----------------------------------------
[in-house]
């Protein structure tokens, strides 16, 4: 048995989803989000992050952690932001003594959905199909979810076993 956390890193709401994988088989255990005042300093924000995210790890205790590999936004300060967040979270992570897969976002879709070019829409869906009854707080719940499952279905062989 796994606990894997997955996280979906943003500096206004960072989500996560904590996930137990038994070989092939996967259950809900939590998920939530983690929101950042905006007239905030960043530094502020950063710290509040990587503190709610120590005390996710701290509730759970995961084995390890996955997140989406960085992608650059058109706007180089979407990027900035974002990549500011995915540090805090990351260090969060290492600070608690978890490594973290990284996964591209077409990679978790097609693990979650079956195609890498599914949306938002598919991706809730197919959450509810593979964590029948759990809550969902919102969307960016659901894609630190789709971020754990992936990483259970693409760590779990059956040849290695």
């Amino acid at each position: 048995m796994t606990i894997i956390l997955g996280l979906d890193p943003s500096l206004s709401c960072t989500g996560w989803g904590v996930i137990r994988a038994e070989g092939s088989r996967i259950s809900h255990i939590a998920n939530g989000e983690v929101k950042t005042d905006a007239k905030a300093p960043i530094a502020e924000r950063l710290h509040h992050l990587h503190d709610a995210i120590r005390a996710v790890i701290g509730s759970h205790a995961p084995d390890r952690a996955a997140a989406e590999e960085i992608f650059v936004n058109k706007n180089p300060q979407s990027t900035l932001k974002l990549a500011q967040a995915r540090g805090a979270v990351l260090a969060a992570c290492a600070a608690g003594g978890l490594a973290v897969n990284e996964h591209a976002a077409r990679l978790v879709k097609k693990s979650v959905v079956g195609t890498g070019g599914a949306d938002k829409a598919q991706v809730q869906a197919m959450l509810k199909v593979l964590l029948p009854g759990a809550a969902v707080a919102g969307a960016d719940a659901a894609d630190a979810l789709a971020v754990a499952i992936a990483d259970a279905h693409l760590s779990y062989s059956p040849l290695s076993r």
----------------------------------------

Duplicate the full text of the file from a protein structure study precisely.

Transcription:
[in-house]
């Protein structure tokens, strides 16, 4: 048995989803989000992050952690932001003594959905199909979810076993 956390890193709401994988088989255990005042300093924000995210790890205790590999936004300060967040979270992570897969976002879709070019829409869906009854707080719940499952279905062989 796994606990894997997955996280979906943003500096206004960072989500996560904590996930137990038994070989092939996967259950809900939590998920939530983690929101950042905006007239905030960043530094502020950063710290509040990587503190709610120590005390996710701290509730759970995961084995390890996955997140989406960085992608650059058109706007180089979407990027900035974002990549500011995915540090805090990351260090969060290492600070608690978890490594973290990284996964591209077409990679978790097609693990979650079956195609890498599914949306938002598919991706809730197919959450509810593979964590029948759990809550969902919102969307960016659901894609630190789709971020754990992936990483259970693409760590779990059956040849290695």
């Amino acid at each position: 048995m796994t606990i894997i956390l997955g996280l979906d890193p943003s500096l206004s709401c960072t989500g996560w989803g904590v996930i137990r994988a038994e070989g092939s088989r996967i259950s809900h255990i939590a998920n939530g989000e983690v929101k950042t005042d905006a007239k905030a300093p960043i530094a502020e924000r950063l710290h509040h992050l990587h503190d709610a995210i120590r005390a996710v790890i701290g509730s759970h205790a995961p084995d390890r952690a996955a997140a989406e590999e960085i992608f650059v936004n058109k706007n180089p300060q979407s990027t900035l932001k974002l990549a500011q967040a995915r540090g805090a979270v990351l260090a969060a992570c290492a600070a608690g003594g978890l490594a973290v897969n990284e996964h591209a976002a077409r990679l978790v879709k097609k693990s979650v959905v079956g195609t890498g070019g599914a949306d938002k829409a598919q991706v809730q869906a197919m959450l509810k199909v593979l964590l029948p009854g759990a809550a969902v707080a919102g969307a960016d719940a659901a894609d630190a979810l789709a971020v754990a499952i992936a990483d259970a279905h693409l760590s779990y062989s059956p040849l290695s076993r």